So much innovation

> A British startup wants to give more consumers more chances to hear about what’s in the paper. Otodio bills itself as the “universal, eyes-free document delivery standard.” Just as companies like enable radio listeners to hear audio versions of best sellers and any number of other books in their car, Otodio plans to offer a variety of daily newspapers and magazines in audio format to satellite radio subscribers and others. The initial target market of car-bound commuters totals tens of millions in the U.S. By one estimate, an average American spends 9% of their “awake time” in a vehicle. Otodio holds patents on its device-independent service, which uses industry standard text-to-speech technology. CEO Peter Bond says Otodio can transmit the text of a typical edition of the New York Times in a few seconds to a satellite radio receiver, MP3 player, or even a cell phone. (

> Developers and designers are being encouraged to come up with innovative ways of using TV and radio schedules by taking part in a BBC competition. The competition, announced at the Open Tech conference in London, has been organised by the BBC’s developer network. (BBC News)

> The deluge of spam that pours into email inboxes each day could by curtailed using software that learns to identify the routes taken by unwanted messages, researchers say. A team from IBM and Cornell University in New York state, US, developed the anti-spam technique, which they call “SMTP Path Analysis” (PDF). It involves examining information embedded in email messages about the route it has taken across the internet. This allows it to make a good guess as to whether or not a new message is electronic junk mail. (New Scientist)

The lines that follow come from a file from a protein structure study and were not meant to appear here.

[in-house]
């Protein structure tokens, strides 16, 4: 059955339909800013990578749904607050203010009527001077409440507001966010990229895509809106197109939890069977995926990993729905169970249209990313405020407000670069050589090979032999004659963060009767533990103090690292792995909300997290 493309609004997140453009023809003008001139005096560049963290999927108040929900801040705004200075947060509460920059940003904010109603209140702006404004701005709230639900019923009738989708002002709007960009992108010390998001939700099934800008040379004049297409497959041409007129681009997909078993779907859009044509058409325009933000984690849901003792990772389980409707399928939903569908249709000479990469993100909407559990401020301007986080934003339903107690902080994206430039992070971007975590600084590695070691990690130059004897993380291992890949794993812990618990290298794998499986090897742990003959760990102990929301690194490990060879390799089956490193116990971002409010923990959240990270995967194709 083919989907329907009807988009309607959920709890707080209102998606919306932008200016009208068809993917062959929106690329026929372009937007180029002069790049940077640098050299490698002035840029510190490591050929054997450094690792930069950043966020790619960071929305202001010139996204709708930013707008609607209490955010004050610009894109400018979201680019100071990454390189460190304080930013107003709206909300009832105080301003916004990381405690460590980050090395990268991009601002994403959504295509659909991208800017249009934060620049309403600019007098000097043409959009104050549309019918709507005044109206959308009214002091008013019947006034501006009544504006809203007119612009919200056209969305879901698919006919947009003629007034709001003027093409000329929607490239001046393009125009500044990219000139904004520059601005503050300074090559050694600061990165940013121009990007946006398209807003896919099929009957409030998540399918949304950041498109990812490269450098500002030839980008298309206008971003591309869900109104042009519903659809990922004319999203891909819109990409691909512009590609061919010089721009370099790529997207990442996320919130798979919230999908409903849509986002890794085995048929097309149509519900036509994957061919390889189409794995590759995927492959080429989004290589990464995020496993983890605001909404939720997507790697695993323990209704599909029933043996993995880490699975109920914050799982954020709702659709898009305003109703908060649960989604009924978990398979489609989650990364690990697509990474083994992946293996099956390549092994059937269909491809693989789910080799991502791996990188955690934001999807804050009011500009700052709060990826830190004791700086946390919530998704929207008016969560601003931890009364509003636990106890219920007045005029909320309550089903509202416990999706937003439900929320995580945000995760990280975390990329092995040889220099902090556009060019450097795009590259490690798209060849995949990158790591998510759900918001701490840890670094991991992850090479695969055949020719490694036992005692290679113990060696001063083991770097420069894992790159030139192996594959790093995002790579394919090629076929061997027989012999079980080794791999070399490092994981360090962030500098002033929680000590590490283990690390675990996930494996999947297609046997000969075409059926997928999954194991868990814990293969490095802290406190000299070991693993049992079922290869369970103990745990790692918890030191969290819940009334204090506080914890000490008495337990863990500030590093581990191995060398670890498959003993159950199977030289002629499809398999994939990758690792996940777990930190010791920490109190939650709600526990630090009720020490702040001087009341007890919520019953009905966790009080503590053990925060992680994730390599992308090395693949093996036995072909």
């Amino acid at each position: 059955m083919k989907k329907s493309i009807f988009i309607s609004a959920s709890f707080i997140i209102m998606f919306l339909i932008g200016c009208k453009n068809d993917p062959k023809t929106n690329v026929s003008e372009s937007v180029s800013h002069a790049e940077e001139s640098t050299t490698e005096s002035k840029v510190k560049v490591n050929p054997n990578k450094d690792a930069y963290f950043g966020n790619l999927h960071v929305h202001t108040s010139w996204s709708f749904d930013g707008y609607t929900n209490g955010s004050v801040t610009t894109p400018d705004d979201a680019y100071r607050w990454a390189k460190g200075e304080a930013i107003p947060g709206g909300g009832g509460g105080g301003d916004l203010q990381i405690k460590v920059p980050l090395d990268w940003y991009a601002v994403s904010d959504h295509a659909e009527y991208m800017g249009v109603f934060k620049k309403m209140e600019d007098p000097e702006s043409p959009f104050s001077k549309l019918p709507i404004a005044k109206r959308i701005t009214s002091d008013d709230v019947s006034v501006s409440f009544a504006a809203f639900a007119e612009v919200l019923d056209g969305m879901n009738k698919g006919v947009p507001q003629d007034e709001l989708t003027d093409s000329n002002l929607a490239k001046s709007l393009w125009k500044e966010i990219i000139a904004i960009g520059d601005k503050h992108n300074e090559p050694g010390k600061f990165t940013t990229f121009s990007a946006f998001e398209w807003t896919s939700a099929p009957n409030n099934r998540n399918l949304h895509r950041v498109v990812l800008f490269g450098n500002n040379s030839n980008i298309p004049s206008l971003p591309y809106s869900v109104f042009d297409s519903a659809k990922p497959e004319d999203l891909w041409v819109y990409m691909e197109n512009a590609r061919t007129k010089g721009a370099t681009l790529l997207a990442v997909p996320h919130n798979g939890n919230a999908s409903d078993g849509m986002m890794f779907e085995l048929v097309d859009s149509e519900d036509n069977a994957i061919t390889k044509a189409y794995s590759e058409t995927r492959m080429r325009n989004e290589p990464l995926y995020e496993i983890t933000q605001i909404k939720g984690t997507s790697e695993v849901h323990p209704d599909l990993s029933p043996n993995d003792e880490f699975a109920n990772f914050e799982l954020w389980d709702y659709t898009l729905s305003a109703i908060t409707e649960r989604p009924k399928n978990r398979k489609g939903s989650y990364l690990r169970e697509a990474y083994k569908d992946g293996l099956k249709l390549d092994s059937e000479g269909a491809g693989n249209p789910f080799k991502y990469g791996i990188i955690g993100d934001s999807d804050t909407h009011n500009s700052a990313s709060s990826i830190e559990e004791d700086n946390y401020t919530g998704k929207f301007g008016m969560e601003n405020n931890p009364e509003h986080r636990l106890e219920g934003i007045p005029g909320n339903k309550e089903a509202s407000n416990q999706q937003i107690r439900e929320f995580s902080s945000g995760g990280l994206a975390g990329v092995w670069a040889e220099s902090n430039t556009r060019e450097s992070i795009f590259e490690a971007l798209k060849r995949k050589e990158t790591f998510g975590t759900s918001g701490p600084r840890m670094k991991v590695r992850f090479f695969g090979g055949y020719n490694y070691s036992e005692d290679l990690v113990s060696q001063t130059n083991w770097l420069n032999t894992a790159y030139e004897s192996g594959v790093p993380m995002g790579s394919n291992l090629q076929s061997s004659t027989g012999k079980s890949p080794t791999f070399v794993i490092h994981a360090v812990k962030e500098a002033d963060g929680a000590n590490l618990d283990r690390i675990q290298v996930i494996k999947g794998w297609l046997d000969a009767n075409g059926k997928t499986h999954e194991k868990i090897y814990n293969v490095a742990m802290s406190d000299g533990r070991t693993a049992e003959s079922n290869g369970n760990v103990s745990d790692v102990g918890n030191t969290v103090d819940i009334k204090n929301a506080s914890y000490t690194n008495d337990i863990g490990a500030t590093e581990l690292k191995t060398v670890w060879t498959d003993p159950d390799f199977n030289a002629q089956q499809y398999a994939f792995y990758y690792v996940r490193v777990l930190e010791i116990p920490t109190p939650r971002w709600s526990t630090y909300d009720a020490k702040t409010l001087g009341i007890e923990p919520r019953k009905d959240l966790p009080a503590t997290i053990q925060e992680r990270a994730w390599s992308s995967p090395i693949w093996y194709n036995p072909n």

> Wi-Fi on airplanes just got a lot more entertaining. Boeing this week launched a streaming television delivered straight to your laptop as part of its Connexion by Boeing high-speed Internet service. The video service will debut on Singapore Airlines, and lets passengers watch CNBC, BBC, Eurosport News, and either MSNBC (if you’re flying in the United States) or Euronews (if you’re elsewhere). (PC World)

> If you have several blogs or other sites that have their own feeds, we’ll bet a few bottom dollars you’ve been looking for a way to easily cross-promote them. Or, perhaps you’re a podcaster who would like to list your latest podcast postings in a blog sidebar or other handy garden spot somewhere on the web. The bottom line? You’ve got feeds you want to get out there where people can see ’em, and you’d like to allow people to see the feed headlines (or content itself) in some compact, convenient format. Enter BuzzBoost. It’s the latest publicity and awareness offering for FeedBurner publishers, and it’s free. (FeedBurner Burning Questions)